By Gerald Tenywa
PRESIDENT Yoweri Museveni has allowed the importation of non-contestable forms of Genetically-Modified Organisms (GMOs).
He said foods that have been processed could be brought into the country because they cannot contaminate native plants.
GMO plants or animals contain genes which have been artificially. The highly contestable GMOs include living organisms such as seeds or plants that could alter native plants through cross-pollination.
Museveni was presiding over the launch of a multi-million-biotech lab at the Kawanda Research Institute last Saturday.
Museveni, who was speaking publicly about the controversial GMOs for the first time, said studies and debate on the living GMOs should go ahead.
He said experts should isolate characters from wild plants through biotechnology (manipulation of genes) to make crops with high yields and disease resistance.
He cited clonal coffee, which gives five times as much yield as the traditional coffee, as a break-through which has increased production and incomes of farmers.
Kisamba Mugerwa, the Minister of Agriculture, said commercial releases of GMOs had become controversial because of their potential risks.
Mugerwa said biotechnology would enhance food security, especially in the poor countries.
He said there were suspicions that biotechnology applications had potential threats to bio-diversity.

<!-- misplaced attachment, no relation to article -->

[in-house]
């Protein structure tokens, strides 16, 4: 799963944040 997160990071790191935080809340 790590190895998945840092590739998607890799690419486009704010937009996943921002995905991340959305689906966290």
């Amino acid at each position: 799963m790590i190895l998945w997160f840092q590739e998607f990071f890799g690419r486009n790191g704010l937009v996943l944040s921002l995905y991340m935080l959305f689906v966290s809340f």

Museveni said George Bush, the US president, had urged him to take on GMOs during his visit.
Museveni said he pointed out to Bush that he had to study the GMOs more before he took a position.
â€œI am now fully moblised to accept biotechnology,â€™â€™ Museveni said amid applause from the staff of the National Agricultural Research Organisation (NARO).
Museveni lauded NARO for making over 600 crop varieties including sorghum, which has replaced barley in the making of beer.
But he warned against abuse of biotechnology, saying the Government was against GMOs becoming a problem.
Mugerwa said the Government was in the process of formulating a policy to regulate biotechnology and address biosafety concerns.
Mugerwa, while quoting Maxwell Mauder, a researcher, said genetically modified crops, which cover 52.6 million hectares of land globally, were fast becoming a major component of agriculture.
â€œThe reality is that biotechnology cannot be wished away or ignored,â€™â€™ Mugerwa said.
Prof. Kayanja, the NARO chief, said research would dispel the fears about bio-technology.